O'CONNOR: Well, it's hard to measure precisely exactly what proportion of people should be working across two tertiary sectors. What we do know is this: that existing and future jobs will increasingly require conceptual knowledge and technical skills.
What we do know, and we're engaging with industry, with universities, obviously with Jason Clare through the Accord Review, and TAFEs, to make sure that we get this right. So, it ultimately is about a collaboration; understanding what industry needs, ensuring that education and training providers at the tertiary level supply those skills, and if that means greater collaboration, which it does, between the two tertiary sectors, then that's what we must do.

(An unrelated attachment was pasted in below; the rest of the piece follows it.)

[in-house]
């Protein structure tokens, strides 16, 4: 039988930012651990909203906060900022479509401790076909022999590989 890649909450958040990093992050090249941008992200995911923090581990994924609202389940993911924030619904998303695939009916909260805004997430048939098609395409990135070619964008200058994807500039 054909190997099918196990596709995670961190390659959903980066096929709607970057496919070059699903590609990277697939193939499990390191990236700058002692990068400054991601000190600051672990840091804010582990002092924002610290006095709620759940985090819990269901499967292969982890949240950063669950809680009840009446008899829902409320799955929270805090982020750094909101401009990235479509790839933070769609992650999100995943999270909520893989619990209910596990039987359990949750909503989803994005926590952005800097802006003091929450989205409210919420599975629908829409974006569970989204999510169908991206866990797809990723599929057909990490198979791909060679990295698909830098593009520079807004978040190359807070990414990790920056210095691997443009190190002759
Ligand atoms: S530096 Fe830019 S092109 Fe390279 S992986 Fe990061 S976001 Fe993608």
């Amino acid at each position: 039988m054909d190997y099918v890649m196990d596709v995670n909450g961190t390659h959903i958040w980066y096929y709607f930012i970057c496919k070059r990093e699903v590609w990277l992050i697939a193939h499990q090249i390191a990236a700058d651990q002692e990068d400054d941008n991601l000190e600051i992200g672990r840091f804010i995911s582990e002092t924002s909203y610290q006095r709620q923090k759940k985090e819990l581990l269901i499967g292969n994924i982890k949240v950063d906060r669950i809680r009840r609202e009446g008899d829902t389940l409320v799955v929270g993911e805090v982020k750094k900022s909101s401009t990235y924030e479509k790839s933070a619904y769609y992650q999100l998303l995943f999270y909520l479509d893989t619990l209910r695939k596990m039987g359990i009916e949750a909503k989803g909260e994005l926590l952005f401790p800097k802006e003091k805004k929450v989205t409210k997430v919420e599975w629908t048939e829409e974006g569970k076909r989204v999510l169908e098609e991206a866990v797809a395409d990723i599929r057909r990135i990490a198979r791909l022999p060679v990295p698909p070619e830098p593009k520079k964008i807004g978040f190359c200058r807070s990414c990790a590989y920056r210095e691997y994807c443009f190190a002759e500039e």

We also need to anticipate more precisely, Greg, the changing nature of the economy, so when we invest in education and training and there's a significant lag between investment and outcomes, we do so understanding what are the emerging areas of demand in the labour market and our economy, and that's why we created Jobs and Skills Australia, and have those 10 industry Jobs and Skills Councils, so we are better informed, both as a government, but also industry's better informed to understand what is happening to our labour market and what is needed, and that goes to what sort of courses, do we need the combination of VET and university, do we need to have greater collaboration? That is clear we do, but we'll have to work with industry to make sure we've prioritised the areas of demand.